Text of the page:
Meet up with a moose

Grizzled miners aren’t the only wild beings in gold rush-era Barkerville

by Michelle Dobrovolny
Moose are a common sight around the heritage town of Barkerville. — Michael Schat photo

The fascinating history of the Cariboo Gold Rush is just one reason to visit Barkerville Historic Town; the area’s beautiful natural setting on the western slopes of the Cariboo Mountains also makes it an idyllic nature getaway. With several provincial parks located just a short and scenic drive away, Barkerville is a must-see for any nature lover.

Just getting to the historic site along Highway 26 can be a wilderness experience in and of itself, according to Judy Campbell, CEO for Barkerville Historic Town.

“If you don’t see a moose, it’s unusual,” she said. “You’ll also see mountain caribou, which are very rare—they’re endangered—and you’ll see deer, lots of black bear and grizzlies.”

Spring is one of the best times to make the drive; wildlife, attracted to the new spring grasses found alongside the highway, can be seen emerging from the forests in droves.

This is not to say that wildlife isn’t abundant in the area year round. In Barkerville proper, wild animals such as bear, deer and foxes are often seen parading the streets alongside costumed gold prospectors—much to the chagrin of the Barkerville curators who maintain the historic site. Nonetheless, the wildlife does provide Barkerville with an authenticity of the wild and rugged times of the gold rush.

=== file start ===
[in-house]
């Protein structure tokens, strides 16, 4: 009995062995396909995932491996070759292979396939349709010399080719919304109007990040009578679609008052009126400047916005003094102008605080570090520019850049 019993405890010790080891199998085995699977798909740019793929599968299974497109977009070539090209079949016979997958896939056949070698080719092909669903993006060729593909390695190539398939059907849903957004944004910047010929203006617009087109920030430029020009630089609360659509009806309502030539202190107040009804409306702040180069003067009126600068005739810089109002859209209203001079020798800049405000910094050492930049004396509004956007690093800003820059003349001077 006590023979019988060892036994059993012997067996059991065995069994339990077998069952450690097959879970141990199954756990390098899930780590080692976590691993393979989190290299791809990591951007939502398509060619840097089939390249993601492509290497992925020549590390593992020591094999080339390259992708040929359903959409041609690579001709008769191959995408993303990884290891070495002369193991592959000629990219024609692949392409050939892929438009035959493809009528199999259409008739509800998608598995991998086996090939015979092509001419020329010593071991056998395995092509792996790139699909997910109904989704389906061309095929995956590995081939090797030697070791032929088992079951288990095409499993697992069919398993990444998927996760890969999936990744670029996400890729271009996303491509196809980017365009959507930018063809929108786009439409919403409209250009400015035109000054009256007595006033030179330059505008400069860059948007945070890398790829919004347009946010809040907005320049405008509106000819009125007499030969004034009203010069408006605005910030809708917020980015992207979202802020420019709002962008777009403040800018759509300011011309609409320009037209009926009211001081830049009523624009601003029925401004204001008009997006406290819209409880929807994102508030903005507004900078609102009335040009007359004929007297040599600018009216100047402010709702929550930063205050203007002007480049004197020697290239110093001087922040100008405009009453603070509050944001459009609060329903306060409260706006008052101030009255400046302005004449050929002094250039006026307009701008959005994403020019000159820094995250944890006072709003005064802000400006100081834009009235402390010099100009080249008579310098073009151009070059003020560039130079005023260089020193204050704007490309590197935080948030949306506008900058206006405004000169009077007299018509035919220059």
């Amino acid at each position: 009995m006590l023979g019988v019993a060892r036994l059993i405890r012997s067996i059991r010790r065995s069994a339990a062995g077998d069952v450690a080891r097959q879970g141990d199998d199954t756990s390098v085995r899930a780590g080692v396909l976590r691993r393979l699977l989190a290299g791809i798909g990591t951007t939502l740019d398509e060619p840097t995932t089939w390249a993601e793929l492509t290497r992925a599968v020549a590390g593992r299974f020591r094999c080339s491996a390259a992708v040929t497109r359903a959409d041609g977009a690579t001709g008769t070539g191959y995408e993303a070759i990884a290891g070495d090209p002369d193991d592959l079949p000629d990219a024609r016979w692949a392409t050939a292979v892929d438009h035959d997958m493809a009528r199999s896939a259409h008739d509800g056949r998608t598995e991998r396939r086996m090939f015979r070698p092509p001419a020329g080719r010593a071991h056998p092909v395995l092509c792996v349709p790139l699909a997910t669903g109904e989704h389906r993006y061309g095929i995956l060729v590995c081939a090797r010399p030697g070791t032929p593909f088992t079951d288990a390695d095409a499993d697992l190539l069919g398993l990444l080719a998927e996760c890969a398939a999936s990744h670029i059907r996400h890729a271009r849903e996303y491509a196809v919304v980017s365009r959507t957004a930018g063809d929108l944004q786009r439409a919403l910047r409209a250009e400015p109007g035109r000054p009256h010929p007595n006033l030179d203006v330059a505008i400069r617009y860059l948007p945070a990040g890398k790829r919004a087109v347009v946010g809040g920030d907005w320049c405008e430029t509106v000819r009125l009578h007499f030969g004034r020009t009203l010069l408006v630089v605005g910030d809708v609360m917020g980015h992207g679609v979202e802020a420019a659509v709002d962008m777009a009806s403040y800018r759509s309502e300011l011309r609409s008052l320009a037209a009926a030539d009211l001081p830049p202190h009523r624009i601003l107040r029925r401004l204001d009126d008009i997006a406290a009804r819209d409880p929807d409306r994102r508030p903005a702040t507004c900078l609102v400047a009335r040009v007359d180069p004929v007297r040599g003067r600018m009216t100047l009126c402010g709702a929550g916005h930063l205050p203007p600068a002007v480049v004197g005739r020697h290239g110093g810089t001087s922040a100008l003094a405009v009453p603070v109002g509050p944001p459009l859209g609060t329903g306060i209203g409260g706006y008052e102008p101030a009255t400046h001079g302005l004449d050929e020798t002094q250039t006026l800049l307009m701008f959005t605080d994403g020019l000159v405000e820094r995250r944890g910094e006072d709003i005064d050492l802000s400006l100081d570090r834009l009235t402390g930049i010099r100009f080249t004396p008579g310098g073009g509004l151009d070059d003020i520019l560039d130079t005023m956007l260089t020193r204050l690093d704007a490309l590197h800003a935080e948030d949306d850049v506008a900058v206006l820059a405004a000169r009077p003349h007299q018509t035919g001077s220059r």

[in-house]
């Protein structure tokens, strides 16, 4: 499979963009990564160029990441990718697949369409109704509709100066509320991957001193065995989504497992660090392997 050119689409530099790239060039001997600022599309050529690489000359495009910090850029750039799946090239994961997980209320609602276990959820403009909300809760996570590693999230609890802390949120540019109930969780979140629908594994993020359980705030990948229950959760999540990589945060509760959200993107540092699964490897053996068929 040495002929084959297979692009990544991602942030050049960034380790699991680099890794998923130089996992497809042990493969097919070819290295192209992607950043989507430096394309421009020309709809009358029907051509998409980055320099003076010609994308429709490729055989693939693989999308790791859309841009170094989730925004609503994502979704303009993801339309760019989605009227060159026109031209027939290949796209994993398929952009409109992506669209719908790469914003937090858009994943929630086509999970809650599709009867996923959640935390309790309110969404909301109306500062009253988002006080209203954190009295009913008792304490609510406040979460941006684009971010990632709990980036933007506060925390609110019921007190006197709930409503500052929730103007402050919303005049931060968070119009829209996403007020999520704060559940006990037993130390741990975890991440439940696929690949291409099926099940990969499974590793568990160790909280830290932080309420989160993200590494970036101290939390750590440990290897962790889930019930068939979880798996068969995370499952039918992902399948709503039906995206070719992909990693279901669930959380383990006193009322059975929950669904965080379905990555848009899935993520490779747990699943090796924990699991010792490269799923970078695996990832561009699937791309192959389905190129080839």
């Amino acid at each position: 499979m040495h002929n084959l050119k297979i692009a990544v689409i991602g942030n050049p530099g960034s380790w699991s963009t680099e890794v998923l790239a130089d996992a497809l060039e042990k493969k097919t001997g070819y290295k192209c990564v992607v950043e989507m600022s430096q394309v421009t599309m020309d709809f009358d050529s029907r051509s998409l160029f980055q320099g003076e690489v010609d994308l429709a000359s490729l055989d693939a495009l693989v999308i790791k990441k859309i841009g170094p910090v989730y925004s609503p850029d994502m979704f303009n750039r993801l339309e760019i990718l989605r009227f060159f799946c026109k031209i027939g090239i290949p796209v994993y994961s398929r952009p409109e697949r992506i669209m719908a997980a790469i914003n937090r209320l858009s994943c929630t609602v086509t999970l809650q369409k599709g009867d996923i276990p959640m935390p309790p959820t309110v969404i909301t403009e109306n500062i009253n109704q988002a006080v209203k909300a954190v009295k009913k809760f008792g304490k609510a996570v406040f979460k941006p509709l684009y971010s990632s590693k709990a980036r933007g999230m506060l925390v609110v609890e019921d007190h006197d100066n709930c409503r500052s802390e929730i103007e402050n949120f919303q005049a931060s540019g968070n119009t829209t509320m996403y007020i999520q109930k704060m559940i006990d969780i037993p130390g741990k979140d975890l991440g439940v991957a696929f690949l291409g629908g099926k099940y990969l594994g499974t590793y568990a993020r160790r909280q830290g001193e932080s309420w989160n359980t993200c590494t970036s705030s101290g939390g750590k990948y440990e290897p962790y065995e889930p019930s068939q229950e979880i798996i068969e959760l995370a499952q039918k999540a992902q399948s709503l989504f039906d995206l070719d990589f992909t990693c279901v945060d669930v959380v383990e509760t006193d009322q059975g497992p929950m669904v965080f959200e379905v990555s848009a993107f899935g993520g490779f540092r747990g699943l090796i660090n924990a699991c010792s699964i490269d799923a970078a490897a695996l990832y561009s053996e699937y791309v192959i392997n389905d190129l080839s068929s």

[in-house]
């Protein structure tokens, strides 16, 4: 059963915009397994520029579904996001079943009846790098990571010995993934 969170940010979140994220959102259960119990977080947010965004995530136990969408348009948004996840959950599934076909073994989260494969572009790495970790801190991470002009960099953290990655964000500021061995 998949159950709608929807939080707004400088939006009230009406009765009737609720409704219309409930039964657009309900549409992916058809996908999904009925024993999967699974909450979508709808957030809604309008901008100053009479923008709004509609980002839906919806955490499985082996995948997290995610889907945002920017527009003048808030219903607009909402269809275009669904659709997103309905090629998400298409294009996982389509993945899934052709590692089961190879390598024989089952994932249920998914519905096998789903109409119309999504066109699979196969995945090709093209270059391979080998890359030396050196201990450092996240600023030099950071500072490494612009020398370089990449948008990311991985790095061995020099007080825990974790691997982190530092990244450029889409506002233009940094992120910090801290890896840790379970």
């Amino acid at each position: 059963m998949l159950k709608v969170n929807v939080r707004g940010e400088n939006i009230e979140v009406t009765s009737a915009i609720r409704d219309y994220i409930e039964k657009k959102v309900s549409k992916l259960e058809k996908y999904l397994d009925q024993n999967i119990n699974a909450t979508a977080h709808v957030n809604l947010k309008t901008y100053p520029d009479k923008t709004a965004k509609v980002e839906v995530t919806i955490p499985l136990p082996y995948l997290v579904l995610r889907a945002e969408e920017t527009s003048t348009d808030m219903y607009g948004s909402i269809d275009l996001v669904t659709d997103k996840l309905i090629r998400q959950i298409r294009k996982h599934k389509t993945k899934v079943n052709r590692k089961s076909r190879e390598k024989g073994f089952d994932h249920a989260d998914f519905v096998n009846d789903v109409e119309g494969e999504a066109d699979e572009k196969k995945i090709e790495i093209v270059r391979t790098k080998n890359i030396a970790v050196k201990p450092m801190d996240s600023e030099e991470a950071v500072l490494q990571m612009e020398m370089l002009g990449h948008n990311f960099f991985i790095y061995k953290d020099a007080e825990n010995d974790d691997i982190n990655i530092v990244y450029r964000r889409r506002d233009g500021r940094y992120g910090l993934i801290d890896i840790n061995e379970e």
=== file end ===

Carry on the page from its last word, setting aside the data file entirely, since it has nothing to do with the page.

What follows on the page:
A true nature experience, however, requires heading out into the great wilderness surrounding Barkerville.

“There are tons of hiking trails—it’s hard to even summarize,” said Campbell. “There are some really nice alpine areas, particularly the alpine plateaus, and a number of the hiking trails leave right from Barkerville or have trailheads that are very close to Barkerville.”

Many of these trails were the old wagon routes or pack trails used by the boom town’s original settlers, such as the old Cariboo Waggon Road, which was constructed from 1862 to 1865 and once served as the main supply route to the Cariboo goldfields. A 22-kilometre portion of the historic road can still be walked from Barkerville to Stanley. Heading past Barkerville, the Cariboo Waggon Road leads to the Mount Agnes Trail, a roughly four-kilometre scenic jaunt that takes hikers to Summit Rock.

For a change of scenery, Bowron Lake Provincial Park has a varied landscape that encompasses portions of both the Cariboo Mountains and the relatively low-lying hilltops of the Quesnel Highlands. The park is famous for its multi-day canoe circuit through an extensive system of mountain waterways, including pristine Bowron and Spectacle lakes.

With or without a paddle, however, visitors can enjoy the waterways of Bowron Lake for the abundance of waterfowl, as the area is a stopover point for migratory birds. Other mountain creatures, from moose to grizzly bear, can frequently be seen meandering through the white spruce and alpine fir forests, as the park is also a wilderness sanctuary.

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